Journal Information
Vol. 108. Issue 5.
Pages 467-468 (June 2017)
Vol. 108. Issue 5.
Pages 467-468 (June 2017)
Case for Diagnosis
DOI: 10.1016/j.adengl.2017.03.019
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Congenital Umbilical Nodule in a 1-Year-Old Infant
Nódulo umbilical congénito en paciente de un año
R. Pérez-Mesonero
Corresponding author

Corresponding author.
, V. Melgar-Molero, A. Martín-Fuentes
Departamento de Dermatología, Hospital Universitario de Guadalajara, Guadalajara, Spain
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Medical History

A 12-month-old boy with no drug allergies or past medical history of interest was seen for a congenital umbilical lesion that was stable in size and presented no history of bleeding or discharge and no associated systemic manifestations. The patient had been treated on one occasion by his pediatrician with silver nitrate cauterization, but the lesion persisted.

Physical Examination

Physical examination revealed a shiny, erythematous umbilical papule with a smooth surface, measuring 1cm in diameter. The adjacent skin was normal (Fig. 1).

Figure 1

Histologic examination revealed a raised lesion with a polyploid morphology (Fig. 2). Higher magnification revealed a focal coating composed of multilayered keratinized epidermal-type epithelium, in transition with gastrointestinal mucosa (Fig. 3), with superficial erosions and a moderate inflammatory infiltrate in the lamina propria.

Figure 2.

Hematoxylin-eosin, original magnification ×20.

Figure 3.

Hematoxylin-eosin, original magnification ×100.


What Is Your Diagnosis?


Umbilical polyp (persistence of the omphalomesenteric duct [OMD]).

Clinical Course and Treatment

Surgical removal and intraoperative examination of the base of the polyp were performed. No other abnormalities were observed. The patient was examined by the pediatric gastrointestinal unit. Soft-tissue ultrasound detected no involvement of deeper tissue layers and scintigraphy using 99mTc-pertechnetate was negative for ectopic gastric mucosa.


The OMD is the structure that connects the embryonic midgut to the yolk sac to provide nourishment for the embryo while the placenta develops during the first weeks of intrauterine life. Under normal conditions, the OMD should obliterate between the fifth and ninth week of development and should have disappeared completely by the time of birth. In 2% of the population, involution is incomplete,1 resulting in various remnants, such as Meckel's diverticulum (the most common form), fistula between the ileum and the umbilicus, umbilical sinus, an omphalomesenteric duct cyst, an umbilical polyp, and a fibrous cord running from the ileum to the umbilicus. These conditions are asymptomatic in 50% of cases; in other cases, they manifest as bowel obstruction (36%), acute abdomen (31%), persistent umbilical mass and/or secretion (29%), or rectal bleeding (5%)1 during the neonatal period, early childhood, or, less frequently, in adulthood.2

Umbilical polyp is a rare entity resulting from the protrusion of the mucosa of the OMD through the navel. It is identified from birth as a bright red papule or nodule with a smooth surface, possibly with bleeding and/or serous or serosanguinous discharge, which can irritate the surrounding skin. Histologic examination generally shows an eroded epidermis contiguous with digestive tract mucosa, usually (in order of frequency) the small bowel mucosa, gastric mucosa, large bowel mucosa, and pancreatic tissue.3,4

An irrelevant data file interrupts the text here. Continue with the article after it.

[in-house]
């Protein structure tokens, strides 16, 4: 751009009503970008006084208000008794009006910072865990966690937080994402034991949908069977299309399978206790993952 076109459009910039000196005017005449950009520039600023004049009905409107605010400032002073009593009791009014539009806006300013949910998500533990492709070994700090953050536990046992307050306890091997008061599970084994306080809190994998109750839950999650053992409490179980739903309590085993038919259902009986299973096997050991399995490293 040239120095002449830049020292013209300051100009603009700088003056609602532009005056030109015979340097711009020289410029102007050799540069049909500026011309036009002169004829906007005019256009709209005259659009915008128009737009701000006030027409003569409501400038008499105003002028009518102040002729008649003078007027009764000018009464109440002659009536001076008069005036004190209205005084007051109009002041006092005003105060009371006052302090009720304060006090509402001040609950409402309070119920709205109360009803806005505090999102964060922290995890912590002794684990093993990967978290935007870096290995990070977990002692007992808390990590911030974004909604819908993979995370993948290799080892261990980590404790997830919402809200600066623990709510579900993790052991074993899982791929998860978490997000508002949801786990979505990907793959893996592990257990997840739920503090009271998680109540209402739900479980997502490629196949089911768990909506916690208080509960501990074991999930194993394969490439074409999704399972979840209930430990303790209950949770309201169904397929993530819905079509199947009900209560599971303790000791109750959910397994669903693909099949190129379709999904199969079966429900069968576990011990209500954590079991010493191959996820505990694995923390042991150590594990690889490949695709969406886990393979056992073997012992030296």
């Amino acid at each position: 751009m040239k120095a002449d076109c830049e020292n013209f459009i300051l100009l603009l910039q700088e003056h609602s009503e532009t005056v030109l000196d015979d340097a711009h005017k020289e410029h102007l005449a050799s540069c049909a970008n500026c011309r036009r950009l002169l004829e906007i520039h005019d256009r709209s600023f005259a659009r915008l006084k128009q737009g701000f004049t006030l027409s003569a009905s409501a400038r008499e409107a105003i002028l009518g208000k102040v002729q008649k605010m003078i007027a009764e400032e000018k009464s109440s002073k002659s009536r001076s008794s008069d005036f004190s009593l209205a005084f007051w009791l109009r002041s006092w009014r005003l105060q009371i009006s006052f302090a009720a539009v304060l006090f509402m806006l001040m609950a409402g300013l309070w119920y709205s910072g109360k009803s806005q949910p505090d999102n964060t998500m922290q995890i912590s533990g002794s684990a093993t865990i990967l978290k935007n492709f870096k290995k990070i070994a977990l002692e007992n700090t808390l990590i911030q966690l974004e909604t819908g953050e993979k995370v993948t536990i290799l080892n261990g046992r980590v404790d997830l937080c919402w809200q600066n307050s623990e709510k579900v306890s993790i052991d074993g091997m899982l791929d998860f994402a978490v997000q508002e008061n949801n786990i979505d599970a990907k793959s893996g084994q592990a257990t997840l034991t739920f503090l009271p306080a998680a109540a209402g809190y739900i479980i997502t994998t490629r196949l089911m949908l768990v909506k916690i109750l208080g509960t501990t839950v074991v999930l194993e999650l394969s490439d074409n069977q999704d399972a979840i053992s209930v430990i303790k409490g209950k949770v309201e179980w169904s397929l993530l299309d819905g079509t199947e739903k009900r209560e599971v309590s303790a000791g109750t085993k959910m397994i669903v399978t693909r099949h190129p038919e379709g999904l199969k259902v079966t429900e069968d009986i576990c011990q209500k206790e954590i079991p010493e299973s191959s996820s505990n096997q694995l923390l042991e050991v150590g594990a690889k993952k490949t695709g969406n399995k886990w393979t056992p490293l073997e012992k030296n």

The main differential diagnosis is umbilical granuloma, which is also a bright red papular-nodular lesion, but with a more friable surface formed by excess granulation after the detatchment of the umbilical cord. Umbilical granuloma responds to silver nitrate cauterization.5 Entities that manifest as masses or umbilical secretion—such as persistent urachus, capillary hemangioma (and other vascular neoplasms), umbilical hernia, omphalocele, and gastroschisis—should also be considered.3,6

Simple surgical excision is the treatment of choice. Given the reports of cases associated with other forms of persistence of the OMD, the question of whether additional tests should be performed systematically has been a subject of debate. The most recent studies recommend that a thorough intraoperative examination of the base of the polyp should be carried out and that additional tests should only be ordered when the intraoperative examination yields abnormal findings.4

Conflicts of Interest

The authors declare that they have no conflicts of interest.


The authors would like to thank Dr. Itziar Eraña Tomás for the histologic images.

K. Tamilselvan, A. Mohan, S. Cheslyn-Curtis, M. Eisenhut.
Persistent umbilical discharge from an omphalomesenteric duct cyst containing gastric mucosa.
Case Rep Pediatr, 2012 (2012), pp. 482185
Y. You, X. Yang, F. Hao, B. Zhong.
The umbilical polyp: A report of two cases and literature review.
Int J Dermatol, 48 (2009), pp. 630-632
D.L. Swanson, B. Pakzad.
An umbilical polyp in an infant.
Cutis, 76 (2005), pp. 233-235
M. Pacilli, N.J. Sebire, D. Maritsi, E.M. Kiely, D.P. Drake, J.I. Curry, et al.
Umbilical polyp in infants and children.
Eur J Pediatr Surg, 17 (2007), pp. 397-399
M.E. Sánchez-Castellanos, C. Sandoval-Tress, M. Hernández-Torres.
Persistence of the omphalomesenteric duct. Childhood differential diagnosis of umbilical granuloma.
Actas Dermosifiliogr, 97 (2006), pp. 404-405
J.W. Hsu, W.L. Tom.
Omphalomesenteric duct remnants: Umbilical versus umbilical cord lesions.
Pediatr Dermatol, 28 (2011), pp. 404-407

Please cite this article as: Pérez-Mesonero R, Melgar-Molero V, Martín-Fuentes A. Nódulo umbilical congénito en paciente de un año. Actas Dermosifiliogr. 2017;108:466–467.

Copyright © 2016. Elsevier España, S.L.U. and AEDV
Actas Dermo-Sifiliográficas (English Edition)

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